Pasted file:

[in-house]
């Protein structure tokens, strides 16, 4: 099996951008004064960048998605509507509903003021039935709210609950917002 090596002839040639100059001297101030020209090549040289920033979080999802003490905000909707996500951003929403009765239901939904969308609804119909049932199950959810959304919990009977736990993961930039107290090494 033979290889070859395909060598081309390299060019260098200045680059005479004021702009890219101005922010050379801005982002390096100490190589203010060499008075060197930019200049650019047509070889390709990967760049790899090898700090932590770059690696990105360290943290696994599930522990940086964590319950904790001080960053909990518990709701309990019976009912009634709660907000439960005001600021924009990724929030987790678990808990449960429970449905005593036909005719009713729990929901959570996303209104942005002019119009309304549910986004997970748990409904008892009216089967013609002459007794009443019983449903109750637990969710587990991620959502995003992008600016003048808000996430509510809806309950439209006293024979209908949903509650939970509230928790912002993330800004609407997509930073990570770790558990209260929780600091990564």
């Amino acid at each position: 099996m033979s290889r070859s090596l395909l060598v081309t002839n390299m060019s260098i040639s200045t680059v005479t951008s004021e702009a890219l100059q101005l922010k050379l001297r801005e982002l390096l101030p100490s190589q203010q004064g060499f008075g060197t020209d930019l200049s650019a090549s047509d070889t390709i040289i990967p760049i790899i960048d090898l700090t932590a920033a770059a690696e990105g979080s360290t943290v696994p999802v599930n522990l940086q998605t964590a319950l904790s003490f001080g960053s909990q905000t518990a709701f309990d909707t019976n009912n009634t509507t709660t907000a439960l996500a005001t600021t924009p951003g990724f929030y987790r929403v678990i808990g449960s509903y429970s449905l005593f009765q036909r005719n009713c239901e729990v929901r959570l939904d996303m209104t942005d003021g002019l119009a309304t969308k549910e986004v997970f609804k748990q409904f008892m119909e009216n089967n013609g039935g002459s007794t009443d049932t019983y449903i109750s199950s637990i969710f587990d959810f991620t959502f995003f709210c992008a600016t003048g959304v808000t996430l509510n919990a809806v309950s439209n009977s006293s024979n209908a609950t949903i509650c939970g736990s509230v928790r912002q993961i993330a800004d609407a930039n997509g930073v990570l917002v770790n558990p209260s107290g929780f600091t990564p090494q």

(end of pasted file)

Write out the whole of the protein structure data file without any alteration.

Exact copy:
[in-house]
């Protein structure tokens, strides 16, 4: 099996951008004064960048998605509507509903003021039935709210609950917002 090596002839040639100059001297101030020209090549040289920033979080999802003490905000909707996500951003929403009765239901939904969308609804119909049932199950959810959304919990009977736990993961930039107290090494 033979290889070859395909060598081309390299060019260098200045680059005479004021702009890219101005922010050379801005982002390096100490190589203010060499008075060197930019200049650019047509070889390709990967760049790899090898700090932590770059690696990105360290943290696994599930522990940086964590319950904790001080960053909990518990709701309990019976009912009634709660907000439960005001600021924009990724929030987790678990808990449960429970449905005593036909005719009713729990929901959570996303209104942005002019119009309304549910986004997970748990409904008892009216089967013609002459007794009443019983449903109750637990969710587990991620959502995003992008600016003048808000996430509510809806309950439209006293024979209908949903509650939970509230928790912002993330800004609407997509930073990570770790558990209260929780600091990564």
């Amino acid at each position: 099996m033979s290889r070859s090596l395909l060598v081309t002839n390299m060019s260098i040639s200045t680059v005479t951008s004021e702009a890219l100059q101005l922010k050379l001297r801005e982002l390096l101030p100490s190589q203010q004064g060499f008075g060197t020209d930019l200049s650019a090549s047509d070889t390709i040289i990967p760049i790899i960048d090898l700090t932590a920033a770059a690696e990105g979080s360290t943290v696994p999802v599930n522990l940086q998605t964590a319950l904790s003490f001080g960053s909990q905000t518990a709701f309990d909707t019976n009912n009634t509507t709660t907000a439960l996500a005001t600021t924009p951003g990724f929030y987790r929403v678990i808990g449960s509903y429970s449905l005593f009765q036909r005719n009713c239901e729990v929901r959570l939904d996303m209104t942005d003021g002019l119009a309304t969308k549910e986004v997970f609804k748990q409904f008892m119909e009216n089967n013609g039935g002459s007794t009443d049932t019983y449903i109750s199950s637990i969710f587990d959810f991620t959502f995003f709210c992008a600016t003048g959304v808000t996430l509510n919990a809806v309950s439209n009977s006293s024979n209908a609950t949903i509650c939970g736990s509230v928790r912002q993961i993330a800004d609407a930039n997509g930073v990570l917002v770790n558990p209260s107290g929780f600091t990564p090494q």